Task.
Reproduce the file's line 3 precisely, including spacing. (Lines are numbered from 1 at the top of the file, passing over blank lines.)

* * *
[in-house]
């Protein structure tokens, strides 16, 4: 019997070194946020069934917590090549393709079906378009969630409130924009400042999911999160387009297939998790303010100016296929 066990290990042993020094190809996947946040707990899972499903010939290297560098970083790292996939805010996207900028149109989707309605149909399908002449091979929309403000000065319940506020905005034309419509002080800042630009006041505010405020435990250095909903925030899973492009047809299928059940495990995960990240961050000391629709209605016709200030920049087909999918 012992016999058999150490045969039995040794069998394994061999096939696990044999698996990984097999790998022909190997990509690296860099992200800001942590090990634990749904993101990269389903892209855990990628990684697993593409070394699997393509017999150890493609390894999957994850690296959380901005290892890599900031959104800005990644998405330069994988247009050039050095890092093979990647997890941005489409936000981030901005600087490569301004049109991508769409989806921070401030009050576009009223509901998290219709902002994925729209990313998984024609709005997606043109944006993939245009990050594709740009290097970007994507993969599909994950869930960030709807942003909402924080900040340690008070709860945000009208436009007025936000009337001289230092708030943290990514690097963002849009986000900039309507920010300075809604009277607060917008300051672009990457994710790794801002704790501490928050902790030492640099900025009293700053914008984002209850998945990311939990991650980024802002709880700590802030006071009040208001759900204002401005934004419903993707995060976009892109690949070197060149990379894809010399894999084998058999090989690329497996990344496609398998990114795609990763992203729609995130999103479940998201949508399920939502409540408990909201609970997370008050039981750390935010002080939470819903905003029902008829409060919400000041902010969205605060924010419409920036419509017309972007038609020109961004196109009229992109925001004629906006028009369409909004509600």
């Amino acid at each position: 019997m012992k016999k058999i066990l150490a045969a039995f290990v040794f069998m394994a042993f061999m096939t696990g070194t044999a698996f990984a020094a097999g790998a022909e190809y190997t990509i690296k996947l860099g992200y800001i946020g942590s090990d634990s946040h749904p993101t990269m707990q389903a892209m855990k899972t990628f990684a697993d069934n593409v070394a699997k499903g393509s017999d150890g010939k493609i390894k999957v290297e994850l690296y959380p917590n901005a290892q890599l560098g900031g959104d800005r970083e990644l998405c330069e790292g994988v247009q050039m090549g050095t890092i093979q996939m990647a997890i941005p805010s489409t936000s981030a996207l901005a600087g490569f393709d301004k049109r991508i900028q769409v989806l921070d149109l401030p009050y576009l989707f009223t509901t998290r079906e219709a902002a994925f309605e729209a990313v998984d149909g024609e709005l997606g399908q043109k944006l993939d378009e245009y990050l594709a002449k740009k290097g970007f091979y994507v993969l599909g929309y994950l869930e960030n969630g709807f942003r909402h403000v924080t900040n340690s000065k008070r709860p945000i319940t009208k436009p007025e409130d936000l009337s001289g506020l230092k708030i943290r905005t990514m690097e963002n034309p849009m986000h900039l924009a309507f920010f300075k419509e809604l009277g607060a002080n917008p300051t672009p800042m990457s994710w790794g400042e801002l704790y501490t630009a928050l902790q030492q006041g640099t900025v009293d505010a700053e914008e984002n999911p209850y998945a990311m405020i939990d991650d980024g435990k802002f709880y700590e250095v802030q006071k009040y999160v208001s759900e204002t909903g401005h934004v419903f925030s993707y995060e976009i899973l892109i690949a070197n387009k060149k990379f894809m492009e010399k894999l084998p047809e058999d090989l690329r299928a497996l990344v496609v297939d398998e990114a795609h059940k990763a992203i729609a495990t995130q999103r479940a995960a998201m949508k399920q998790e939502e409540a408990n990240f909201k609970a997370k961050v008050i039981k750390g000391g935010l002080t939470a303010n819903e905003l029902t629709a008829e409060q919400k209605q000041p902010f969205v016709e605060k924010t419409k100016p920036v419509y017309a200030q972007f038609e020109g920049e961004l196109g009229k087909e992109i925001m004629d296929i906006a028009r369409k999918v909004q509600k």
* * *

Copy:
């Amino acid at each position: 019997m012992k016999k058999i066990l150490a045969a039995f290990v040794f069998m394994a042993f061999m096939t696990g070194t044999a698996f990984a020094a097999g790998a022909e190809y190997t990509i690296k996947l860099g992200y800001i946020g942590s090990d634990s946040h749904p993101t990269m707990q389903a892209m855990k899972t990628f990684a697993d069934n593409v070394a699997k499903g393509s017999d150890g010939k493609i390894k999957v290297e994850l690296y959380p917590n901005a290892q890599l560098g900031g959104d800005r970083e990644l998405c330069e790292g994988v247009q050039m090549g050095t890092i093979q996939m990647a997890i941005p805010s489409t936000s981030a996207l901005a600087g490569f393709d301004k049109r991508i900028q769409v989806l921070d149109l401030p009050y576009l989707f009223t509901t998290r079906e219709a902002a994925f309605e729209a990313v998984d149909g024609e709005l997606g399908q043109k944006l993939d378009e245009y990050l594709a002449k740009k290097g970007f091979y994507v993969l599909g929309y994950l869930e960030n969630g709807f942003r909402h403000v924080t900040n340690s000065k008070r709860p945000i319940t009208k436009p007025e409130d936000l009337s001289g506020l230092k708030i943290r905005t990514m690097e963002n034309p849009m986000h900039l924009a309507f920010f300075k419509e809604l009277g607060a002080n917008p300051t672009p800042m990457s994710w790794g400042e801002l704790y501490t630009a928050l902790q030492q006041g640099t900025v009293d505010a700053e914008e984002n999911p209850y998945a990311m405020i939990d991650d980024g435990k802002f709880y700590e250095v802030q006071k009040y999160v208001s759900e204002t909903g401005h934004v419903f925030s993707y995060e976009i899973l892109i690949a070197n387009k060149k990379f894809m492009e010399k894999l084998p047809e058999d090989l690329r299928a497996l990344v496609v297939d398998e990114a795609h059940k990763a992203i729609a495990t995130q999103r479940a995960a998201m949508k399920q998790e939502e409540a408990n990240f909201k609970a997370k961050v008050i039981k750390g000391g935010l002080t939470a303010n819903e905003l029902t629709a008829e409060q919400k209605q000041p902010f969205v016709e605060k924010t419409k100016p920036v419509y017309a200030q972007f038609e020109g920049e961004l196109g009229k087909e992109i925001m004629d296929i906006a028009r369409k999918v909004q509600k």